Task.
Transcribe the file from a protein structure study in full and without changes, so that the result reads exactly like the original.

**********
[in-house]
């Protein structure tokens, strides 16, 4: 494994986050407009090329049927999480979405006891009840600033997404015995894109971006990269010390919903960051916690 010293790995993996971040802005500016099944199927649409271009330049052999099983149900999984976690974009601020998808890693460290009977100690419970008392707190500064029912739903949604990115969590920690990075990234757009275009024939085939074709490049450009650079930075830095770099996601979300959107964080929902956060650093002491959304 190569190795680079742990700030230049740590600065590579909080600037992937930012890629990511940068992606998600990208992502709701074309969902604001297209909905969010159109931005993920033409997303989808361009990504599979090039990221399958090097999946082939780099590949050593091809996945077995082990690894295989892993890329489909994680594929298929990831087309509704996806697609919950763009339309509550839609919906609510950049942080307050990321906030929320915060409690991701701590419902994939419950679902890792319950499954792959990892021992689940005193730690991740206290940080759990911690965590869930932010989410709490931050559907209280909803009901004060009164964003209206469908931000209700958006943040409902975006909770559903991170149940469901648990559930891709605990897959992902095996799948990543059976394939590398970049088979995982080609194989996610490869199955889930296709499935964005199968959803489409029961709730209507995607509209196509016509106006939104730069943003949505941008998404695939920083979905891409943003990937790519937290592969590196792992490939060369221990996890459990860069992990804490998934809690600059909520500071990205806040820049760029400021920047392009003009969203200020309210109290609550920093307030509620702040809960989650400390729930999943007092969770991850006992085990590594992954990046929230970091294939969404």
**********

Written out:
[in-house]
């Protein structure tokens, strides 16, 4: 494994986050407009090329049927999480979405006891009840600033997404015995894109971006990269010390919903960051916690 010293790995993996971040802005500016099944199927649409271009330049052999099983149900999984976690974009601020998808890693460290009977100690419970008392707190500064029912739903949604990115969590920690990075990234757009275009024939085939074709490049450009650079930075830095770099996601979300959107964080929902956060650093002491959304 190569190795680079742990700030230049740590600065590579909080600037992937930012890629990511940068992606998600990208992502709701074309969902604001297209909905969010159109931005993920033409997303989808361009990504599979090039990221399958090097999946082939780099590949050593091809996945077995082990690894295989892993890329489909994680594929298929990831087309509704996806697609919950763009339309509550839609919906609510950049942080307050990321906030929320915060409690991701701590419902994939419950679902890792319950499954792959990892021992689940005193730690991740206290940080759990911690965590869930932010989410709490931050559907209280909803009901004060009164964003209206469908931000209700958006943040409902975006909770559903991170149940469901648990559930891709605990897959992902095996799948990543059976394939590398970049088979995982080609194989996610490869199955889930296709499935964005199968959803489409029961709730209507995607509209196509016509106006939104730069943003949505941008998404695939920083979905891409943003990937790519937290592969590196792992490939060369221990996890459990860069992990804490998934809690600059909520500071990205806040820049760029400021920047392009003009969203200020309210109290609550920093307030509620702040809960989650400390729930999943007092969770991850006992085990590594992954990046929230970091294939969404």